How to deal with eventual consistency in AWS IAM

Have you ever experienced that you set some IAM permissions and your provisioning fails even though you set permissions correctly? If that happens it may have to do with IAMs eventual consistency.

IAM is a global service. Everything we set in IAM applies to all regions. Nevertheless we have to send our API calls to a single endpoint. And we receive a confirmation when everything is OK.

That confirmation can be misleading if we do not think about what it actually means. It only confirms IAM has received our request and it is valid. It does not confirm that the changes are applied everywhere in all regions. The change still needs to be replicated to all regions and that incurrs a propagation delay. If in the meantime we try to use that permissions to create a resource it may fail. We may be faster than that propagation delay.

%3 Terraform Terraform IAM IAM Terraform->IAM API Resource EC2 Instance Terraform->Resource API IAM->Terraform SUCCESS Region1 Region1 IAM->Region1 Region2 Region2 IAM->Region2 Region3 Region3 IAM->Region3 IAM Role Region3->Resource Access Denied Resource->Terraform FAILED Resource->Region3

One might ask why wouldn’t AWS wait to send that confirmation until everything is replicated. They could make IAM provide strong consistency easily.

If IAM was strongly consistent what would happen if one of the regions was unreachable? That would block everything worldwide. No one could change their IAM roles anymore due to a network outage somewhere in the world.

So there are good reasons that IAM is only eventually consistent. There are several approaches how we can deal with that.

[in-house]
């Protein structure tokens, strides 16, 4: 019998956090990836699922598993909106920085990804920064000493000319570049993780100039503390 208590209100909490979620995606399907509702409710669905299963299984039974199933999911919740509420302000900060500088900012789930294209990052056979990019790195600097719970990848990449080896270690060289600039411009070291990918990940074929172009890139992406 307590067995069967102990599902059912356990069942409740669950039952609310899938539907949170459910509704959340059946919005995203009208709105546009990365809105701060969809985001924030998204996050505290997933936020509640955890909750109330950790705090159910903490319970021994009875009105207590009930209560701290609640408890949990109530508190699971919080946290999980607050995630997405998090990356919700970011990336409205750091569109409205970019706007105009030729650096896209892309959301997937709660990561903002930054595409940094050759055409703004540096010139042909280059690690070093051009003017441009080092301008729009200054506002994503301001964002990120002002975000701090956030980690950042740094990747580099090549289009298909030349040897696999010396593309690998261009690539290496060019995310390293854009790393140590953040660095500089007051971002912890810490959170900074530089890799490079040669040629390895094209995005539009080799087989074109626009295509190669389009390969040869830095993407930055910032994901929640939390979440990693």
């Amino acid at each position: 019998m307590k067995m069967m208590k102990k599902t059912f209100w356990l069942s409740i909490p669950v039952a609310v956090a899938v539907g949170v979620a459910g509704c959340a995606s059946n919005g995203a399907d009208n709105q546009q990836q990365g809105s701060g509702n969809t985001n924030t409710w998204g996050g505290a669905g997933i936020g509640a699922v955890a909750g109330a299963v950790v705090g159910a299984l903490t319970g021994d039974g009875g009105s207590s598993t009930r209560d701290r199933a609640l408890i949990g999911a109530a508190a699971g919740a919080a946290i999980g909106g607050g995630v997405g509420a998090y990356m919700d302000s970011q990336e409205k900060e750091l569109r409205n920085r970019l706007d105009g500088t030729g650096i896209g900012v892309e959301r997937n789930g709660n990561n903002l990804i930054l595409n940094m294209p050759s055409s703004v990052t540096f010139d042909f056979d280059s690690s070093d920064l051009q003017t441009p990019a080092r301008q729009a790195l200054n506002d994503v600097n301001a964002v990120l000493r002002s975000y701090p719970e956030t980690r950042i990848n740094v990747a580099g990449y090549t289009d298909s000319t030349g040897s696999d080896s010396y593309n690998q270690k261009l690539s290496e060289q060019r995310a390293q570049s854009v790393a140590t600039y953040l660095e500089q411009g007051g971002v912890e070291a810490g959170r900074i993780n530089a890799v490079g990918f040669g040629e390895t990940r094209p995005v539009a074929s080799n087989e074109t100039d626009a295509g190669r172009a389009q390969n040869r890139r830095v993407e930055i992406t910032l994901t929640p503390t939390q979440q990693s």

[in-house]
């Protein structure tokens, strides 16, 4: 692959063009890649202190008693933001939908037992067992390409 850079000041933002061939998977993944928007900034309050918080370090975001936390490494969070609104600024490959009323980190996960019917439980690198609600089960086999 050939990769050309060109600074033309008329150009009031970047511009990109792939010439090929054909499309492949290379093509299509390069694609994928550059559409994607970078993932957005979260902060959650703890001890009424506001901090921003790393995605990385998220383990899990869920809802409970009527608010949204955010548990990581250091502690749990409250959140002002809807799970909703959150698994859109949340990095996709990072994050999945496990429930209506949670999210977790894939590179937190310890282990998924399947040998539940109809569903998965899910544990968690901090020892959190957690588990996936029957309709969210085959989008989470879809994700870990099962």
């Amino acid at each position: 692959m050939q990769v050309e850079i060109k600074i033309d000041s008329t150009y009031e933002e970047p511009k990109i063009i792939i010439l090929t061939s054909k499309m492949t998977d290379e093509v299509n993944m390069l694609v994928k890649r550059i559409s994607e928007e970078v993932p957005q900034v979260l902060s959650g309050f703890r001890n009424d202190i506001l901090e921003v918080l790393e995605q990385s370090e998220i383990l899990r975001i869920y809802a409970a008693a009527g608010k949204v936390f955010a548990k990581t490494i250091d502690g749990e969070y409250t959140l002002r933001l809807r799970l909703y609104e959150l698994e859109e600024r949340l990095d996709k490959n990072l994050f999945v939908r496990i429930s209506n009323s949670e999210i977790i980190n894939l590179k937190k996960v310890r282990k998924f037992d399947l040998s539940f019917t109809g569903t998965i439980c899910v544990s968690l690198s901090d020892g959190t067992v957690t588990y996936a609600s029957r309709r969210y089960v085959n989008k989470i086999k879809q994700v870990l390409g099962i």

1. We can accept that our provisioning may fail and we could simply restart it. Accepting failure might be hard psychologically but the good thing is that we don’t have to add complexity to our code in order to deal with it.

  2. We can add a time delay that is longer than the propagation delay we expect. There is a recommendation from AWS that says that 45 seconds should be fine. In Ansible we can use the pause module

     - name: Wait for IAM propagation
         seconds: 45 

    With Terraform it is a little bit more complicated. We can add a delay with the time_sleep resource but we will have to place it in our dependency tree with depends_on (see

     resource "time_sleep" "iam_propagation" {
      depends_on = []
      create_duration = "45s"
     resource "aws_instance" "baz" {
      depends_on [time_sleep.iam_propagation]
  3. We could do retries.

    Ansible allows us to retry a task several times if it fails

     - name: Set up EC2 instance
       retries: 3
       delay: 20 
       register: result
       until: result.rc == 0

    With Terraform retries are part of the Provider. As of today there is no way to specify retries at the resource level.

Actually I believe there is no silver bullet. Every workaround has its price and we have to decide which one is best for us in our environment.